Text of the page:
Department: ADVOCACY
Employment Status: Full-Time
Location: OLYMPIA, Washington 98506-0000
Salary Minimum: Negotiable
Salary Maximum: Negotiable

Internal Description:

Who we need!
Providence Health and Services is seeking a Regional Health Care Policy Manager. This position will be seated in Olympia. The Regional Health Care Policy Manager is responsible for the management of the Regulatory Affairs functions, including research and policy analysis, implementation, and communications with internal/external audiences on priority Providence Health & Services issues that relate to health Regional operations with special emphasis on finance, access, quality, compliance and certification issues. In addition, under the general direction of the Washington Montana Chief Strategic Officer, this position services as the primary Providence Health & Services contact with agencies on health care/financial policy issues.

Key accountabilities assigned to this position will include, but will not be limited to:

* Monitoring major regulatory initiatives of key agencies within the full continuum of healthcare including but not limited to Washington State Department of Health (DOH), DSHS, L&I, HCQA etc); also monitoring the Governors regulatory policy agenda and providing counsel and information to operations leaders and others where appropriate
* Conducting research and policy analysis, implementation, and communications with internal/external audiences on priority and Providence Health and Regional policy issues that relate to health system operations with a special emphasis on quality, access, payment, and certification issues
* Under the direction of the Washington Montana Chief Strategic Officer, serving as the main Providence Health & Services contact with certain State agencies on health/financial policy issues; developing relationships with key executive branch officials
* Advancing the policy objectives of the Providence Health & Services System in Washington and Montana through the establishment of effective working relationships
* Establishing and nurturing a strong focus on government affairs at the local level including work with local community boards and staff; this position is accountable for building and supporting the local government affairs infrastructure that can be utilized to support the achievements of Providences public policy objectives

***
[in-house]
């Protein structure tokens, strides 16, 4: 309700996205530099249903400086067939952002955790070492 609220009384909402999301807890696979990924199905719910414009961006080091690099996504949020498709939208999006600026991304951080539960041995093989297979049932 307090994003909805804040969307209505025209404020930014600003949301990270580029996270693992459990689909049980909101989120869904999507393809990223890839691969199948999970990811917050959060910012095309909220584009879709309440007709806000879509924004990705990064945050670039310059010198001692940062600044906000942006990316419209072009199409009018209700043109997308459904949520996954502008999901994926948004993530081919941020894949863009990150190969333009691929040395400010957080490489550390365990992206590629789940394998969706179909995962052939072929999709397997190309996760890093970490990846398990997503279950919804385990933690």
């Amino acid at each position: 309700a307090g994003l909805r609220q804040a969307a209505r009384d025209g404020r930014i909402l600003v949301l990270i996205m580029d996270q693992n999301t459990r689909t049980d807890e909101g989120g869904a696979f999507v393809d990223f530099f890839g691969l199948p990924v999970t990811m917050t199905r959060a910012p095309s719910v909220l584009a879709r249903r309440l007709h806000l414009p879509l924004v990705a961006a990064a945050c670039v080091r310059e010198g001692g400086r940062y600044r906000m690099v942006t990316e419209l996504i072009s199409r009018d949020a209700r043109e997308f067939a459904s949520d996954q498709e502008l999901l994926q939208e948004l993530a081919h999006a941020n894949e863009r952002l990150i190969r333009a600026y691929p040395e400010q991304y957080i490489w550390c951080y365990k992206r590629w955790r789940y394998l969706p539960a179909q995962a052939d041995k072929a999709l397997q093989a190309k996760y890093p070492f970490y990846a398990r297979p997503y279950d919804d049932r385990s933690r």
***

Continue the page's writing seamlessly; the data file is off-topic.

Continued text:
Education: This position requires a Bachelor’s degree in Public Policy, Law, Political Science, Business, Communications, Government, or Health Administration with a Master’s degree in a related discipline preferred. The education requirement may be waived if the hiring authority deems the individual has equivalent experience and/or technical training.

Experience: This position requires a minimum of five years of work experience in legislative or regulatory activities, health administration or legal research communications, or public relations; or an equivalent combination of education and experience. Demonstrated leadership, program management, communication, analytical, creative conceptual thinking, and writing skills are required. The position requires demonstrated competency in research, writing, public speaking, and personal computer and software applications.


Amber D. Lewis
Regional Government Relations Manager
Providence Health & Services
Washington Montana Region
2120 B Caton Way SW
Olympia, WA 98502
Office Phone: 360-486-6654
Cell Phone: 360-915-3882
Toll Free: 1-800-992-1388 ext. 3-6654

Wednesday, April 23, 2008

Professor Sherman goes to Yale

Not for good, thankfully. Professor Sherman has been invited to the The Conference on Environmental Governance and Democracy will take place at Yale University, from May 10-11, 2008.

The event brings together academic experts and practitioners from governments, inter-governmental organizations, civil society and the private sector. Participants will take stock of contemporary research and knowledge gaps at the intersection of institutions, public participation and environmental sustainability.

The objective of the Conference is to develop a research program and network to strengthen institutional approaches for effective and context-sensitive public participation in environmental governance. Discussions will cover various levels of environmental governance, including international, national, regional, local, and corporate governance.

Professor Sherman's panel:

Public participation in local environmental governance

Moderator: Merle Sowman, Associate Professor, Department of Environmental and Geographical Science and Director, Environmental Evaluation Unit, University of Cape Town

Wilson Akpan, Senior Lecturer and Head of Department, Department of Sociology, University of Fort Hare: "Local content" policy in the Nigerian petroleum industry: "new" intervention, old socio-ecologic questions"

Hua Wang, Senior Environmental Economist, Development Research Group, World Bank Institute: "Community roundtables - a stakeholder dialogue strategy for sustainable development in China"

Daniel Sherman, Assistant Professor, Department of Politics and Government, University of Puget Sound: "Contamination, collaboration and remediation: national, state, local, and corporate environmental governance in the Superfund remediation efforts of Tacoma, Washington"

Marc Hufty, Professor, Graduate Institute of International and Development Studies, University of Geneva: "Protected areas governance: testing the effectiveness of participation, social and ecological sustainability"